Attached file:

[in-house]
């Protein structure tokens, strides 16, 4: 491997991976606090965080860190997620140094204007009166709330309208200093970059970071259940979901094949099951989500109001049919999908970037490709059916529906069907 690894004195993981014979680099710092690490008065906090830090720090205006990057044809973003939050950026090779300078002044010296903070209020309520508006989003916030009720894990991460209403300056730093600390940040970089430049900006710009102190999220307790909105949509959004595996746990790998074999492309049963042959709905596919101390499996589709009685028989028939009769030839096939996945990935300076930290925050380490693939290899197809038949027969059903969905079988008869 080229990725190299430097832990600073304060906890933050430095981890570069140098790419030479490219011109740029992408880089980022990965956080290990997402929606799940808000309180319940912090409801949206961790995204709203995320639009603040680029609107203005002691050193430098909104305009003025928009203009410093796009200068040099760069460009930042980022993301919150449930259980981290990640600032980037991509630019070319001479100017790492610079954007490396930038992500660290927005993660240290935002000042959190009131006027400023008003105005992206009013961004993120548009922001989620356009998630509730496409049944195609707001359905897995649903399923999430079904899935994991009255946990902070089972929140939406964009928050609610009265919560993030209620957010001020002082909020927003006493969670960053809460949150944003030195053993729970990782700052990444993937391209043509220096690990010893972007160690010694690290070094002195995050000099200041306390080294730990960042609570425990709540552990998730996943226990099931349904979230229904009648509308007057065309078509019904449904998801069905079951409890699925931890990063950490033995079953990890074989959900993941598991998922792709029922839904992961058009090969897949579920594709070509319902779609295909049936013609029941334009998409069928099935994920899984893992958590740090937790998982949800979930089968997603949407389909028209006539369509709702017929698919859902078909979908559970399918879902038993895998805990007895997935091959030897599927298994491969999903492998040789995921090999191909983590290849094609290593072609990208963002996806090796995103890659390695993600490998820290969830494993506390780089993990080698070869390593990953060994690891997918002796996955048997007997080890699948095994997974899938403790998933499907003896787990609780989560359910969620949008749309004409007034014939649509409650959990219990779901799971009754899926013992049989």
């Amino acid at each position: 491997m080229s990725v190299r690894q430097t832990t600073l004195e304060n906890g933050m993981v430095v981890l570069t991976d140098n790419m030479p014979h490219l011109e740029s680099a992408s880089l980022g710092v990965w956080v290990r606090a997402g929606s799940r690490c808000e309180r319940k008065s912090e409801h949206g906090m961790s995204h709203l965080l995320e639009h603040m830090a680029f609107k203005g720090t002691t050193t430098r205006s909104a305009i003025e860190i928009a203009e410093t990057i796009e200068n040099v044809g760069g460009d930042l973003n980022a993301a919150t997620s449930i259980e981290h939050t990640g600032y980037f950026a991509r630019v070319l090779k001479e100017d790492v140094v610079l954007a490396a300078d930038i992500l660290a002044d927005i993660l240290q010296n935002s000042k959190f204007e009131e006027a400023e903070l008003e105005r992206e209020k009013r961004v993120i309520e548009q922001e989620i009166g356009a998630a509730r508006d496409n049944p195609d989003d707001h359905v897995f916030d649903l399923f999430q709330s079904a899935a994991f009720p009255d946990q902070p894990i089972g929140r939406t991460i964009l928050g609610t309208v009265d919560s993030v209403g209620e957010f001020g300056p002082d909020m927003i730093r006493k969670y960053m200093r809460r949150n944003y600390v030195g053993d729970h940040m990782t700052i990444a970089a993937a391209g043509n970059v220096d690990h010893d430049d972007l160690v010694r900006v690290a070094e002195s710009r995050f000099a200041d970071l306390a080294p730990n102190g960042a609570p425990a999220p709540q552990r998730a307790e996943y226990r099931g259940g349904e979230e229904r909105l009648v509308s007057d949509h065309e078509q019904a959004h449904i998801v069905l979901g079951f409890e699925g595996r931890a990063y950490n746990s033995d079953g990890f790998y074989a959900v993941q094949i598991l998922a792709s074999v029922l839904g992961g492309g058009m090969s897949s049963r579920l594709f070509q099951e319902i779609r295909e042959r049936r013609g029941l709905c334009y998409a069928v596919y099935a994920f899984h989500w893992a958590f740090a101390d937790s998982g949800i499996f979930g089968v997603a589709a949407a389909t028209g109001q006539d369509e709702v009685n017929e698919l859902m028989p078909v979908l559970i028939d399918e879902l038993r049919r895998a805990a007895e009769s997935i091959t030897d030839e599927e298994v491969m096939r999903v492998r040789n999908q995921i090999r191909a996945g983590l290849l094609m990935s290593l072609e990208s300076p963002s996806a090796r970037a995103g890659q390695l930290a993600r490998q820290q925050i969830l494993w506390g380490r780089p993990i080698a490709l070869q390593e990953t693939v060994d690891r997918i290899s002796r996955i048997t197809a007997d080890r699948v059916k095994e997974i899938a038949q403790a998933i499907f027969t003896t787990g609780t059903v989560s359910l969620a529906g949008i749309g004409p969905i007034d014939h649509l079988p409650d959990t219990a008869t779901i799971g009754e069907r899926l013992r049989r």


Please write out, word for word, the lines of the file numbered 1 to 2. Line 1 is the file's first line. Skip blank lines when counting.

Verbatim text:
[in-house]
């Protein structure tokens, strides 16, 4: 491997991976606090965080860190997620140094204007009166709330309208200093970059970071259940979901094949099951989500109001049919999908970037490709059916529906069907 690894004195993981014979680099710092690490008065906090830090720090205006990057044809973003939050950026090779300078002044010296903070209020309520508006989003916030009720894990991460209403300056730093600390940040970089430049900006710009102190999220307790909105949509959004595996746990790998074999492309049963042959709905596919101390499996589709009685028989028939009769030839096939996945990935300076930290925050380490693939290899197809038949027969059903969905079988008869 080229990725190299430097832990600073304060906890933050430095981890570069140098790419030479490219011109740029992408880089980022990965956080290990997402929606799940808000309180319940912090409801949206961790995204709203995320639009603040680029609107203005002691050193430098909104305009003025928009203009410093796009200068040099760069460009930042980022993301919150449930259980981290990640600032980037991509630019070319001479100017790492610079954007490396930038992500660290927005993660240290935002000042959190009131006027400023008003105005992206009013961004993120548009922001989620356009998630509730496409049944195609707001359905897995649903399923999430079904899935994991009255946990902070089972929140939406964009928050609610009265919560993030209620957010001020002082909020927003006493969670960053809460949150944003030195053993729970990782700052990444993937391209043509220096690990010893972007160690010694690290070094002195995050000099200041306390080294730990960042609570425990709540552990998730996943226990099931349904979230229904009648509308007057065309078509019904449904998801069905079951409890699925931890990063950490033995079953990890074989959900993941598991998922792709029922839904992961058009090969897949579920594709070509319902779609295909049936013609029941334009998409069928099935994920899984893992958590740090937790998982949800979930089968997603949407389909028209006539369509709702017929698919859902078909979908559970399918879902038993895998805990007895997935091959030897599927298994491969999903492998040789995921090999191909983590290849094609290593072609990208963002996806090796995103890659390695993600490998820290969830494993506390780089993990080698070869390593990953060994690891997918002796996955048997007997080890699948095994997974899938403790998933499907003896787990609780989560359910969620949008749309004409007034014939649509409650959990219990779901799971009754899926013992049989």